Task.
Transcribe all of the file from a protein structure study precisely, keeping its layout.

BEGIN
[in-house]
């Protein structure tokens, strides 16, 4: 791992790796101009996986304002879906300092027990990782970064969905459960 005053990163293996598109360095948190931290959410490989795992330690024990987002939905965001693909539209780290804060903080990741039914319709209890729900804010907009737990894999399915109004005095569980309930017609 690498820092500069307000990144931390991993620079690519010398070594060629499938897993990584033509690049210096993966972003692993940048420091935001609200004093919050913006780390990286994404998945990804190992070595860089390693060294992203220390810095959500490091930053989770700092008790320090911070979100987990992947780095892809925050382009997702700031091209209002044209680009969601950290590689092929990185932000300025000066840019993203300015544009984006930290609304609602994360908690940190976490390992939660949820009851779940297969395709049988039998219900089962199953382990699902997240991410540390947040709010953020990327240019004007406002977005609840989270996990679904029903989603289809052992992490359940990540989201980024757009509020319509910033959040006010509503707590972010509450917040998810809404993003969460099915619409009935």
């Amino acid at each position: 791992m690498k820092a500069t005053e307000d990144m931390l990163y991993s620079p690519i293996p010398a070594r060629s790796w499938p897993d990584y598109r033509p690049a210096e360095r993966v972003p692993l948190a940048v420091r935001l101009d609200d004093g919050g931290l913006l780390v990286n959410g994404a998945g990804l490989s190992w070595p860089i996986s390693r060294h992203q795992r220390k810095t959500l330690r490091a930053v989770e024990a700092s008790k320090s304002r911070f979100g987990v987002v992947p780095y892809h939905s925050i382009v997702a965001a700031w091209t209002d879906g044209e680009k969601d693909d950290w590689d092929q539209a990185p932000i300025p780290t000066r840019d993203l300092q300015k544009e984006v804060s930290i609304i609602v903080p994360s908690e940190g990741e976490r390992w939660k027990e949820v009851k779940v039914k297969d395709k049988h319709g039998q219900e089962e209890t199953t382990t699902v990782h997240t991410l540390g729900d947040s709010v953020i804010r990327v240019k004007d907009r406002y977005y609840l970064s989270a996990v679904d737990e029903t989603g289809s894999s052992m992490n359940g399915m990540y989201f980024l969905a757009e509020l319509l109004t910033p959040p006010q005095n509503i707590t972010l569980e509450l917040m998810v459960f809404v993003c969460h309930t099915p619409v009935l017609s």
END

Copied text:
[in-house]
């Protein structure tokens, strides 16, 4: 791992790796101009996986304002879906300092027990990782970064969905459960 005053990163293996598109360095948190931290959410490989795992330690024990987002939905965001693909539209780290804060903080990741039914319709209890729900804010907009737990894999399915109004005095569980309930017609 690498820092500069307000990144931390991993620079690519010398070594060629499938897993990584033509690049210096993966972003692993940048420091935001609200004093919050913006780390990286994404998945990804190992070595860089390693060294992203220390810095959500490091930053989770700092008790320090911070979100987990992947780095892809925050382009997702700031091209209002044209680009969601950290590689092929990185932000300025000066840019993203300015544009984006930290609304609602994360908690940190976490390992939660949820009851779940297969395709049988039998219900089962199953382990699902997240991410540390947040709010953020990327240019004007406002977005609840989270996990679904029903989603289809052992992490359940990540989201980024757009509020319509910033959040006010509503707590972010509450917040998810809404993003969460099915619409009935």
């Amino acid at each position: 791992m690498k820092a500069t005053e307000d990144m931390l990163y991993s620079p690519i293996p010398a070594r060629s790796w499938p897993d990584y598109r033509p690049a210096e360095r993966v972003p692993l948190a940048v420091r935001l101009d609200d004093g919050g931290l913006l780390v990286n959410g994404a998945g990804l490989s190992w070595p860089i996986s390693r060294h992203q795992r220390k810095t959500l330690r490091a930053v989770e024990a700092s008790k320090s304002r911070f979100g987990v987002v992947p780095y892809h939905s925050i382009v997702a965001a700031w091209t209002d879906g044209e680009k969601d693909d950290w590689d092929q539209a990185p932000i300025p780290t000066r840019d993203l300092q300015k544009e984006v804060s930290i609304i609602v903080p994360s908690e940190g990741e976490r390992w939660k027990e949820v009851k779940v039914k297969d395709k049988h319709g039998q219900e089962e209890t199953t382990t699902v990782h997240t991410l540390g729900d947040s709010v953020i804010r990327v240019k004007d907009r406002y977005y609840l970064s989270a996990v679904d737990e029903t989603g289809s894999s052992m992490n359940g399915m990540y989201f980024l969905a757009e509020l319509l109004t910033p959040p006010q005095n509503i707590t972010l569980e509450l917040m998810v459960f809404v993003c969460h309930t099915p619409v009935l017609s």